So, Counsellor, my question: Which matters more for most places and most people? The reasonable man's standards or the particular defendant's standards?
     
  13. SCmasterblaster

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    I'd spray the SOB with my OC Spray. That would stop him/her.
     
    #153 SCmasterblaster, Aug 28, 2011
    Last edited: Aug 28, 2011
  14. poodleshooter1

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    It's a waste of time trying to reason with someone who thinks the police are prosecutors, judges, and jury all in one. In Brenville, you have to have your trial right there at the scene and convince the police who often have only a HS diploma and have a very rudimentary understanding of the law that you are innocent.

    In Brenville, it's in your best interest to open up to the police and say the wrong things while you are trying to convince them that you, Joe Bob who works at the Dollar Store was innocent. God forbid you have an attorney who spent 7 years of study to obtain a Juris Doctorate (including undergrad) and does this for a living handle the convincing...:upeyes:
     
    #154 poodleshooter1, Aug 28, 2011
    Last edited: Aug 28, 2011
  15. Tilley

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  16. Tilley

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    #156 Tilley, Aug 28, 2011
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  17. Sam Spade

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    Anything?
     
  18. Tilley

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    Sam mentioned it and I agree. There are two standards in which we are scrutinized:

    What a reasonable police officer believes.

    What a reasonable person believes.

    As police officers, we all have an "imaginary line" that if a suspect crosses that line, we use elevated force.

    Using a theoretical suspect here, it's midnight in a dark alley in the bad side of town, you see a man facing away from you with a gun in his hand. He is wearing clothing common to that of a gang-member. You identify yourself and order him in a loud voice not to turn around and drop the weapon on the ground. Several things can happen here:

    Guy turns around quickly and the cop shoots him.

    Guy turns around quickly raising up his gun, and the cop shoots him.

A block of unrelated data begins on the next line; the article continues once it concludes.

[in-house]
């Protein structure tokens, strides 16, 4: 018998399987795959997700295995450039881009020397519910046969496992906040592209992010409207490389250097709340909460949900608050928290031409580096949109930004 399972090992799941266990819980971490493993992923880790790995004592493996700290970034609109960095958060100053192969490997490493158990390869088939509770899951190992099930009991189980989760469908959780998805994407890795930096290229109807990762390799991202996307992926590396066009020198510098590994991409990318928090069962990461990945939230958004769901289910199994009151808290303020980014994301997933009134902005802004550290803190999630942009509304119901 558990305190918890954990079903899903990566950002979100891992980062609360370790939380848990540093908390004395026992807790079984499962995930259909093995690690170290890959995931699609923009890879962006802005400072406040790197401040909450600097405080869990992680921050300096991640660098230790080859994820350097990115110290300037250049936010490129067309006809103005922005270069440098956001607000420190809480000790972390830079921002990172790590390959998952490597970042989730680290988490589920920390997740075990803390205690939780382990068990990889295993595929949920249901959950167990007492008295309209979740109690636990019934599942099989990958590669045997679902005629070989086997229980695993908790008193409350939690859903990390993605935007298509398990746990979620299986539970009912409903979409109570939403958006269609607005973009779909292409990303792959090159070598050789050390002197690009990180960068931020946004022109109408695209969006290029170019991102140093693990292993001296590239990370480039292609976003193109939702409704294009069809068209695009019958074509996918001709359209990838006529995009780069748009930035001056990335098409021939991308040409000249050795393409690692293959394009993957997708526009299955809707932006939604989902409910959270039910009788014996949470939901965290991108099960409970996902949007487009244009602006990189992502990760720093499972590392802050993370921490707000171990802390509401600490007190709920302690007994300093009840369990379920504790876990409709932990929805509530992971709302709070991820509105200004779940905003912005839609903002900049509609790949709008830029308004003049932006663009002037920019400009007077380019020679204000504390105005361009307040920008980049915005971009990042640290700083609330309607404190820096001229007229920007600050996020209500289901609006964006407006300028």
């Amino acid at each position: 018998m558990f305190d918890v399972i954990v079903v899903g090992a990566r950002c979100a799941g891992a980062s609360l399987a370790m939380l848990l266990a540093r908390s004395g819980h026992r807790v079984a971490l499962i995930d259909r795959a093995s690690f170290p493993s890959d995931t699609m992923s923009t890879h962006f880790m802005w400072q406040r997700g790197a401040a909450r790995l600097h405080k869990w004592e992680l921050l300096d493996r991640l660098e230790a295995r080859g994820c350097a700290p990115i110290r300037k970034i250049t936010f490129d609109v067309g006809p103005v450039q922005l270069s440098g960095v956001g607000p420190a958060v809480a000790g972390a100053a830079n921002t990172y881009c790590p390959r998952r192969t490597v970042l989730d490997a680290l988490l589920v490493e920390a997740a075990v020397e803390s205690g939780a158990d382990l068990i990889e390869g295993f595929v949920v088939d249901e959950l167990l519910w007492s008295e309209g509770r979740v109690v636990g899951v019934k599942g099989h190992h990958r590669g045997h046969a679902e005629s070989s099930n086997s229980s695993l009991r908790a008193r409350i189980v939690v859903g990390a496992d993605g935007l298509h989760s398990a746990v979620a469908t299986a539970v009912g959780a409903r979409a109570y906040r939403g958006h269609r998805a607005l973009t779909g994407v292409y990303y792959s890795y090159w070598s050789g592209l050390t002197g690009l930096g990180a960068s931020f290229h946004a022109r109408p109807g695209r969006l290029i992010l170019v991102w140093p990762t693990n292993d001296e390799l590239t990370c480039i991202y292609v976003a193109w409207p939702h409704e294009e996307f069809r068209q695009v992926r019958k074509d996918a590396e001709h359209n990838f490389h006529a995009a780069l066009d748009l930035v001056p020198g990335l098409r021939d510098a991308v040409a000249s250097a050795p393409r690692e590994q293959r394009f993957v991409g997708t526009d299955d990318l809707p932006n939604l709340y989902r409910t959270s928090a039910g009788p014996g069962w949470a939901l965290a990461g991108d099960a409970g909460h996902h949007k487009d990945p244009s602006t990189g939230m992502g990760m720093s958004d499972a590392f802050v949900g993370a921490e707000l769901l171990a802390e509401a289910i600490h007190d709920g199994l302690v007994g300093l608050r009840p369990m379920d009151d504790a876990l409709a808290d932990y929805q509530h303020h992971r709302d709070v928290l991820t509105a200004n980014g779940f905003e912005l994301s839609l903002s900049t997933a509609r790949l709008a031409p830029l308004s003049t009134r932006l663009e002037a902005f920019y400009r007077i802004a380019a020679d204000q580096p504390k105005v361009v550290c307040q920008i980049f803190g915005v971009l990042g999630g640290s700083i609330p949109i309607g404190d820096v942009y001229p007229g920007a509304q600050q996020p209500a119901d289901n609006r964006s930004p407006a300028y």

Guys turns around quickly raising up his gun, the cop does nothing and the cop gets shot.

    Not all police officers react in the same way. That imaginary line mentioned above is different for each of us based on our training and other psychological factors unique to us as individuals.

    If we are judged by a jury of our peers (fellow police officers), we can be judged by the standard of what a reasonable officer thinks. But instead, we are judged by everyday citizens, not trained or having experience as police officers. People who see LL Cool J shoot the gun out of the suspect's hand, or Steven Seagal judo-chop the suspect, then flip him on his-ass.

    "The suspect was only 12 years old...his momma said he was a good boy...why didn't the cop shoot him in the leg...he didn't understand english"...whatever.

    The point is, as long as we are going to be Monday-morning quarterbacked on everything we do, we need someone there with the legal knowledge we don't possess to give us advise.
     
  19. barstoolguru

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    While I enjoy reading what he says, he says it in a very vague way as to stay safe and not lead someone in a direction that can come back to him which is very understandable. With that in mind we can say it for him….. “That every situation needs to be evaluated by them self’s and the defender needs to use his/hers better judgment as every situation is different and no two can be put into the same template”
    As said before it the person was a treat and had a weapon, dropped it but still advances the threat is still there, you can’t tell if they have another weapon. What my chl teacher says “my objective is not to kill but to stop all movement, neutralize and control the situation” and if that means to shoot so be it
     
  20. David Armstrong

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    You know, if that is what you got from Bren's posts, it is rather clear that you really don't understand what he has said.:dunno: